Nozomi Networks has provided insights from Ukraine’s defeat of a Russian cyberattack attempting to disrupt critical infrastructure. The hackers were targeting the electricity grid and related facilities, which would have severely damaged Ukraine’s defences.
The attack, believed to be carried out by a Russian military supported group called ‘Sandworm’, is another effort to shut down Ukraine’s key systems. Sandworm’s strategy is to infiltrate systems and lie in wait for several weeks. This strategy can be particularly damaging as hackers may gain access to a wide range of services and facilities before detection. Nozomi says critical infrastructure operators should now be on the lookout for strange activity.
Chris Grove, Director, Cybersecurity Strategy, Nozomi Networks, commented: “The nature of this attack is one that everyone in the international critical infrastructure community should note, as it’s one of a handful of attacks that has directly hit Operational Technology (OT) systems.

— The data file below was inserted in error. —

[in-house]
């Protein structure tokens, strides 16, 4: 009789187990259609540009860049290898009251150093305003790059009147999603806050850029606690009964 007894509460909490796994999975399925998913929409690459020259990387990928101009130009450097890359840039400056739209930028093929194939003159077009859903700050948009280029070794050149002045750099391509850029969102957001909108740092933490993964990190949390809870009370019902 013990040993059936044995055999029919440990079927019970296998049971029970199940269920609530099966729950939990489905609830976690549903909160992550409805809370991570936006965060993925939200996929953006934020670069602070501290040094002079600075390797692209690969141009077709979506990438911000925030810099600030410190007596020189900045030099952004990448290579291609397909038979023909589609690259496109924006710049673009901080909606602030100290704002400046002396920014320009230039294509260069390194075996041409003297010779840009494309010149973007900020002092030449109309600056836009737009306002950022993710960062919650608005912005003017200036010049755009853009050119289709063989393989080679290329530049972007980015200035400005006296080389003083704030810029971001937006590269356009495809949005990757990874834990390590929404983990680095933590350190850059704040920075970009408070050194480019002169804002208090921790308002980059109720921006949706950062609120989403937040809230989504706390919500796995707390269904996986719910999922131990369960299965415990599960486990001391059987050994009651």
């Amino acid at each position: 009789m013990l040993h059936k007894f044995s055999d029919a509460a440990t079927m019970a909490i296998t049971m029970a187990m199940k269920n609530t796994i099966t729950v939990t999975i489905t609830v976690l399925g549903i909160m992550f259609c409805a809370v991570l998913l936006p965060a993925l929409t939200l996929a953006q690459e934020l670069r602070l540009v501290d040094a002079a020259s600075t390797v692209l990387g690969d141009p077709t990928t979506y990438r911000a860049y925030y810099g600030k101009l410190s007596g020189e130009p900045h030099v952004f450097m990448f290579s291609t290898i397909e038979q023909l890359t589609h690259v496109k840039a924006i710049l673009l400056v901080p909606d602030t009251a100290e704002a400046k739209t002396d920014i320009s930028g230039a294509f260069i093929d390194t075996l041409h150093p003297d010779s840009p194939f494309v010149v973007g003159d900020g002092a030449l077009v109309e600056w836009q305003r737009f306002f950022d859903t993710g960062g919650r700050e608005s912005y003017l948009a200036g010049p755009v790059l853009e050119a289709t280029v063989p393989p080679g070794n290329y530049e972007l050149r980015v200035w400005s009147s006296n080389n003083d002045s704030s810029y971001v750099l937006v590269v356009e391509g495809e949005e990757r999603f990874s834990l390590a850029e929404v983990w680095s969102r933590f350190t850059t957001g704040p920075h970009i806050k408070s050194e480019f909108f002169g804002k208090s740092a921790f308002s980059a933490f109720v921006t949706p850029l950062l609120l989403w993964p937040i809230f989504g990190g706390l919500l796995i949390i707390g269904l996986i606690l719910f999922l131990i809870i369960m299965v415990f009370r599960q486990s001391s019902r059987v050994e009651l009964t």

“According to Nozomi Networks Labs, there have been reports of some hardcoded IPs in the malware sample, which is an indication that the threat actors had intimate knowledge of the environment they were deploying this in. Much like the similar malware that Sandworm deployed in Ukraine in 2016, industrial control systems (ICS) operators must monitor their networks for any strange activity, as Russian tactics prove to sit in environments for weeks to months before executing these attacks.”Click below to share this article